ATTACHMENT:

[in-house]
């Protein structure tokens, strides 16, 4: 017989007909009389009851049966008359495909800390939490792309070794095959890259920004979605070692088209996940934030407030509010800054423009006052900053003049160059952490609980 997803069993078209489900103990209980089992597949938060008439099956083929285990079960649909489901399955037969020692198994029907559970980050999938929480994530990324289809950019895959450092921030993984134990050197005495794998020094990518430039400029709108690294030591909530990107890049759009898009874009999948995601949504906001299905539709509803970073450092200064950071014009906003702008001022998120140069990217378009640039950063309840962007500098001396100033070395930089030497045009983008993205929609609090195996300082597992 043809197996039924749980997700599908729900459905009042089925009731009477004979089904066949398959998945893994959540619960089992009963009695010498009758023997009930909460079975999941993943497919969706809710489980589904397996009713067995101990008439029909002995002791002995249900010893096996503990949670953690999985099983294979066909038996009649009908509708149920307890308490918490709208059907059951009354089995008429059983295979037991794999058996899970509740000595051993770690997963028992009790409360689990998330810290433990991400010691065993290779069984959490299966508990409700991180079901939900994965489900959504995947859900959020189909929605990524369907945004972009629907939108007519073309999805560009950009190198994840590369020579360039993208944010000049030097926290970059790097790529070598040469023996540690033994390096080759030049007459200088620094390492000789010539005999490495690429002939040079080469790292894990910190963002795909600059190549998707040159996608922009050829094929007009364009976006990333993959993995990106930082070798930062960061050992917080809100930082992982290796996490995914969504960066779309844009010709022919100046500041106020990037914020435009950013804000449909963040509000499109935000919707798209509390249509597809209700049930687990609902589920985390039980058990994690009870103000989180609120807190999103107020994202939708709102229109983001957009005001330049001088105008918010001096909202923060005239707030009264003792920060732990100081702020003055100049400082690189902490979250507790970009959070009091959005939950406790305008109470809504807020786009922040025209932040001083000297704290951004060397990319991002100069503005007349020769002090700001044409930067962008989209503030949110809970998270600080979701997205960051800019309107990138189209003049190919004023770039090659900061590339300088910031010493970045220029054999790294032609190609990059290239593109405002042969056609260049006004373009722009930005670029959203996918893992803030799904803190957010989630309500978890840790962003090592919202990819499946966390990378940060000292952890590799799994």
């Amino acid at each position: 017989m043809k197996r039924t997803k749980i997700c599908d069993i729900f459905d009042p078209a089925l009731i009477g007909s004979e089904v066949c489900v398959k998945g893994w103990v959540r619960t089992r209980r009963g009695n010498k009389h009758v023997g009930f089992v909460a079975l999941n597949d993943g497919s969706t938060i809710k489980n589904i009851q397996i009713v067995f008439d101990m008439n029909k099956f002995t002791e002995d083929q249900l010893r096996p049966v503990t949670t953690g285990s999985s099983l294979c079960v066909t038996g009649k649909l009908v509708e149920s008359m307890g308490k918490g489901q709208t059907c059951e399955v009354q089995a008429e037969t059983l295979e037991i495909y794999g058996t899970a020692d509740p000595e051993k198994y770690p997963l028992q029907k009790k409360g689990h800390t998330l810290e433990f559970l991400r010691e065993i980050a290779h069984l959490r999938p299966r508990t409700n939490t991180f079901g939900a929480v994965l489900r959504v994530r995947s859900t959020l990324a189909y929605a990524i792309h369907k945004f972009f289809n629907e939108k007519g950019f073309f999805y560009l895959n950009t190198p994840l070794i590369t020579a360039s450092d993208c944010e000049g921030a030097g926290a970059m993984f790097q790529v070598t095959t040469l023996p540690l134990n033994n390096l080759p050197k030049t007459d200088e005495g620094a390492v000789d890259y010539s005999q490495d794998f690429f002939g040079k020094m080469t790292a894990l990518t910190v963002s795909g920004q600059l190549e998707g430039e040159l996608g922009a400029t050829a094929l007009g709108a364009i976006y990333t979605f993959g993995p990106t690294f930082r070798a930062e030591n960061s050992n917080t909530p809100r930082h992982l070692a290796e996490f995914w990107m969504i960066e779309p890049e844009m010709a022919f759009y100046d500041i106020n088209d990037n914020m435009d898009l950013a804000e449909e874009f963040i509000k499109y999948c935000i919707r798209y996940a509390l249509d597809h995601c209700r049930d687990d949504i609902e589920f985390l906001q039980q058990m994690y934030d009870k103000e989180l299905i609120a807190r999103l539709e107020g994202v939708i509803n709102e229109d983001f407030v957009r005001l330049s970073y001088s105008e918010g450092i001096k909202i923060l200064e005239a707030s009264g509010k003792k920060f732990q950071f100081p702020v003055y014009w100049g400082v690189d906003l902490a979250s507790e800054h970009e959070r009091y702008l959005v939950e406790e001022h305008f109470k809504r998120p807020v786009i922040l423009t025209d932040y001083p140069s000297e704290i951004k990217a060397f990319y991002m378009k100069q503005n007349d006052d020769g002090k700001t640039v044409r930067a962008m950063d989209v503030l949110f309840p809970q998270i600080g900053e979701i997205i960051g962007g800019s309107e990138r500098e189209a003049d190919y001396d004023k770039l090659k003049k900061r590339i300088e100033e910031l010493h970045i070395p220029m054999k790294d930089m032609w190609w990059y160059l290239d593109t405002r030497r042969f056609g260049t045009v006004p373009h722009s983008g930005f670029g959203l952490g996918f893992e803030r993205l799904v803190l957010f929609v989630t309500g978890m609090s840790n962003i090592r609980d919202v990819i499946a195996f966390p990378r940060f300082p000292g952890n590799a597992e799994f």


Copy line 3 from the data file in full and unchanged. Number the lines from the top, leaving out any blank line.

């Amino acid at each position: 017989m043809k197996r039924t997803k749980i997700c599908d069993i729900f459905d009042p078209a089925l009731i009477g007909s004979e089904v066949c489900v398959k998945g893994w103990v959540r619960t089992r209980r009963g009695n010498k009389h009758v023997g009930f089992v909460a079975l999941n597949d993943g497919s969706t938060i809710k489980n589904i009851q397996i009713v067995f008439d101990m008439n029909k099956f002995t002791e002995d083929q249900l010893r096996p049966v503990t949670t953690g285990s999985s099983l294979c079960v066909t038996g009649k649909l009908v509708e149920s008359m307890g308490k918490g489901q709208t059907c059951e399955v009354q089995a008429e037969t059983l295979e037991i495909y794999g058996t899970a020692d509740p000595e051993k198994y770690p997963l028992q029907k009790k409360g689990h800390t998330l810290e433990f559970l991400r010691e065993i980050a290779h069984l959490r999938p299966r508990t409700n939490t991180f079901g939900a929480v994965l489900r959504v994530r995947s859900t959020l990324a189909y929605a990524i792309h369907k945004f972009f289809n629907e939108k007519g950019f073309f999805y560009l895959n950009t190198p994840l070794i590369t020579a360039s450092d993208c944010e000049g921030a030097g926290a970059m993984f790097q790529v070598t095959t040469l023996p540690l134990n033994n390096l080759p050197k030049t007459d200088e005495g620094a390492v000789d890259y010539s005999q490495d794998f690429f002939g040079k020094m080469t790292a894990l990518t910190v963002s795909g920004q600059l190549e998707g430039e040159l996608g922009a400029t050829a094929l007009g709108a364009i976006y990333t979605f993959g993995p990106t690294f930082r070798a930062e030591n960061s050992n917080t909530p809100r930082h992982l070692a290796e996490f995914w990107m969504i960066e779309p890049e844009m010709a022919f759009y100046d500041i106020n088209d990037n914020m435009d898009l950013a804000e449909e874009f963040i509000k499109y999948c935000i919707r798209y996940a509390l249509d597809h995601c209700r049930d687990d949504i609902e589920f985390l906001q039980q058990m994690y934030d009870k103000e989180l299905i609120a807190r999103l539709e107020g994202v939708i509803n709102e229109d983001f407030v957009r005001l330049s970073y001088s105008e918010g450092i001096k909202i923060l200064e005239a707030s009264g509010k003792k920060f732990q950071f100081p702020v003055y014009w100049g400082v690189d906003l902490a979250s507790e800054h970009e959070r009091y702008l959005v939950e406790e001022h305008f109470k809504r998120p807020v786009i922040l423009t025209d932040y001083p140069s000297e704290i951004k990217a060397f990319y991002m378009k100069q503005n007349d006052d020769g002090k700001t640039v044409r930067a962008m950063d989209v503030l949110f309840p809970q998270i600080g900053e979701i997205i960051g962007g800019s309107e990138r500098e189209a003049d190919y001396d004023k770039l090659k003049k900061r590339i300088e100033e910031l010493h970045i070395p220029m054999k790294d930089m032609w190609w990059y160059l290239d593109t405002r030497r042969f056609g260049t045009v006004p373009h722009s983008g930005f670029g959203l952490g996918f893992e803030r993205l799904v803190l957010f929609v989630t309500g978890m609090s840790n962003i090592r609980d919202v990819i499946a195996f966390p990378r940060f300082p000292g952890n590799a597992e799994f």